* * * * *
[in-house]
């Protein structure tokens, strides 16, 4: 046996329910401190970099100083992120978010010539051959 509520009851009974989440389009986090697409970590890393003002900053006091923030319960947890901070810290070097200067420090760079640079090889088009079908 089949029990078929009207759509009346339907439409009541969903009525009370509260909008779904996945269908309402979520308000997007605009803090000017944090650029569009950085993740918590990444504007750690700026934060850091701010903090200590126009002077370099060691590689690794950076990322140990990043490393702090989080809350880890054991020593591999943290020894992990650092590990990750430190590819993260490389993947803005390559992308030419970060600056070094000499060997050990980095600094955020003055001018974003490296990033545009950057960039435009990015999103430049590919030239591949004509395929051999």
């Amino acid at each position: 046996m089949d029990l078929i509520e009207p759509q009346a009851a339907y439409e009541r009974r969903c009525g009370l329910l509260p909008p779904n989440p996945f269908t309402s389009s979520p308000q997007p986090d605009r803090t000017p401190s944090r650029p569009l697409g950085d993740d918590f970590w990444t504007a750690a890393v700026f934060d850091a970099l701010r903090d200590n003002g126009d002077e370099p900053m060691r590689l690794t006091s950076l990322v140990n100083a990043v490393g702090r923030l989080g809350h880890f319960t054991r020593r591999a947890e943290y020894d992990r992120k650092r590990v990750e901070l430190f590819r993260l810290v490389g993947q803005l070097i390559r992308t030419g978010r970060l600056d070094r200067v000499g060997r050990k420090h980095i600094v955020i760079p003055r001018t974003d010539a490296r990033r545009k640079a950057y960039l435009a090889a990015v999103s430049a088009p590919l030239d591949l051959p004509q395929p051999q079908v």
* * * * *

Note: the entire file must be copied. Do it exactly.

[in-house]
């Protein structure tokens, strides 16, 4: 046996329910401190970099100083992120978010010539051959 509520009851009974989440389009986090697409970590890393003002900053006091923030319960947890901070810290070097200067420090760079640079090889088009079908 089949029990078929009207759509009346339907439409009541969903009525009370509260909008779904996945269908309402979520308000997007605009803090000017944090650029569009950085993740918590990444504007750690700026934060850091701010903090200590126009002077370099060691590689690794950076990322140990990043490393702090989080809350880890054991020593591999943290020894992990650092590990990750430190590819993260490389993947803005390559992308030419970060600056070094000499060997050990980095600094955020003055001018974003490296990033545009950057960039435009990015999103430049590919030239591949004509395929051999």
């Amino acid at each position: 046996m089949d029990l078929i509520e009207p759509q009346a009851a339907y439409e009541r009974r969903c009525g009370l329910l509260p909008p779904n989440p996945f269908t309402s389009s979520p308000q997007p986090d605009r803090t000017p401190s944090r650029p569009l697409g950085d993740d918590f970590w990444t504007a750690a890393v700026f934060d850091a970099l701010r903090d200590n003002g126009d002077e370099p900053m060691r590689l690794t006091s950076l990322v140990n100083a990043v490393g702090r923030l989080g809350h880890f319960t054991r020593r591999a947890e943290y020894d992990r992120k650092r590990v990750e901070l430190f590819r993260l810290v490389g993947q803005l070097i390559r992308t030419g978010r970060l600056d070094r200067v000499g060997r050990k420090h980095i600094v955020i760079p003055r001018t974003d010539a490296r990033r545009k640079a950057y960039l435009a090889a990015v999103s430049a088009p590919l030239d591949l051959p004509q395929p051999q079908v």